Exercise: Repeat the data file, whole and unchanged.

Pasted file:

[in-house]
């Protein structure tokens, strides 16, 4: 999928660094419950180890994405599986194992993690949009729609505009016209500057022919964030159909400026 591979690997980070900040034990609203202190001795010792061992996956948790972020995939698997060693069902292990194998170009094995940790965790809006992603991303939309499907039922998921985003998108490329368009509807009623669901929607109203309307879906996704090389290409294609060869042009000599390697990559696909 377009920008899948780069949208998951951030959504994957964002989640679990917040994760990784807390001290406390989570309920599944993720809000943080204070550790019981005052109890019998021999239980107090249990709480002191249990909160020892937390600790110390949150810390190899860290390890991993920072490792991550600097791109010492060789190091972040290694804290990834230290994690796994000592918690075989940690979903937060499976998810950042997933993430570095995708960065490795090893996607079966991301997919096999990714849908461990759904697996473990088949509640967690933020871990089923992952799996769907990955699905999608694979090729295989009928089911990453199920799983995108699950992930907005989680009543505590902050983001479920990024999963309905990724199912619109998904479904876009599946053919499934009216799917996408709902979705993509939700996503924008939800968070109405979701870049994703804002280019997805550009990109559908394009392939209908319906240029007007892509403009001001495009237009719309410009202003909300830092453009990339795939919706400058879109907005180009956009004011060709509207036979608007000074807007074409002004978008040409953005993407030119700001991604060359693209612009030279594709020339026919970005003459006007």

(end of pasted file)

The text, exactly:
[in-house]
């Protein structure tokens, strides 16, 4: 999928660094419950180890994405599986194992993690949009729609505009016209500057022919964030159909400026 591979690997980070900040034990609203202190001795010792061992996956948790972020995939698997060693069902292990194998170009094995940790965790809006992603991303939309499907039922998921985003998108490329368009509807009623669901929607109203309307879906996704090389290409294609060869042009000599390697990559696909 377009920008899948780069949208998951951030959504994957964002989640679990917040994760990784807390001290406390989570309920599944993720809000943080204070550790019981005052109890019998021999239980107090249990709480002191249990909160020892937390600790110390949150810390190899860290390890991993920072490792991550600097791109010492060789190091972040290694804290990834230290994690796994000592918690075989940690979903937060499976998810950042997933993430570095995708960065490795090893996607079966991301997919096999990714849908461990759904697996473990088949509640967690933020871990089923992952799996769907990955699905999608694979090729295989009928089911990453199920799983995108699950992930907005989680009543505590902050983001479920990024999963309905990724199912619109998904479904876009599946053919499934009216799917996408709902979705993509939700996503924008939800968070109405979701870049994703804002280019997805550009990109559908394009392939209908319906240029007007892509403009001001495009237009719309410009202003909300830092453009990339795939919706400058879109907005180009956009004011060709509207036979608007000074807007074409002004978008040409953005993407030119700001991604060359693209612009030279594709020339026919970005003459006007």